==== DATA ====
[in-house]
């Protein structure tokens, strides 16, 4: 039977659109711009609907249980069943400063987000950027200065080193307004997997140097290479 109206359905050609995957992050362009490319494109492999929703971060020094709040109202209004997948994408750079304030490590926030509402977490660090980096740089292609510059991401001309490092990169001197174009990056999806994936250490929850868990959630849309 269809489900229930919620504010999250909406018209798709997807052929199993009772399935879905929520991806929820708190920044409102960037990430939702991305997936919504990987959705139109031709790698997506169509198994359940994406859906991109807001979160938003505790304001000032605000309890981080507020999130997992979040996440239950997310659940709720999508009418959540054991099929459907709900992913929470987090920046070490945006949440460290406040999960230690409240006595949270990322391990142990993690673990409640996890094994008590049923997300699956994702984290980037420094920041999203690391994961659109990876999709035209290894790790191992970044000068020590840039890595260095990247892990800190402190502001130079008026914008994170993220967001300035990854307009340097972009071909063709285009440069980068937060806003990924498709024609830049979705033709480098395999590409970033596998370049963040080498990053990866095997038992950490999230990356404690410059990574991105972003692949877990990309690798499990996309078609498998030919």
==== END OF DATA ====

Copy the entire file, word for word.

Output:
[in-house]
């Protein structure tokens, strides 16, 4: 039977659109711009609907249980069943400063987000950027200065080193307004997997140097290479 109206359905050609995957992050362009490319494109492999929703971060020094709040109202209004997948994408750079304030490590926030509402977490660090980096740089292609510059991401001309490092990169001197174009990056999806994936250490929850868990959630849309 269809489900229930919620504010999250909406018209798709997807052929199993009772399935879905929520991806929820708190920044409102960037990430939702991305997936919504990987959705139109031709790698997506169509198994359940994406859906991109807001979160938003505790304001000032605000309890981080507020999130997992979040996440239950997310659940709720999508009418959540054991099929459907709900992913929470987090920046070490945006949440460290406040999960230690409240006595949270990322391990142990993690673990409640996890094994008590049923997300699956994702984290980037420094920041999203690391994961659109990876999709035209290894790790191992970044000068020590840039890595260095990247892990800190402190502001130079008026914008994170993220967001300035990854307009340097972009071909063709285009440069980068937060806003990924498709024609830049979705033709480098395999590409970033596998370049963040080498990053990866095997038992950490999230990356404690410059990574991105972003692949877990990309690798499990996309078609498998030919």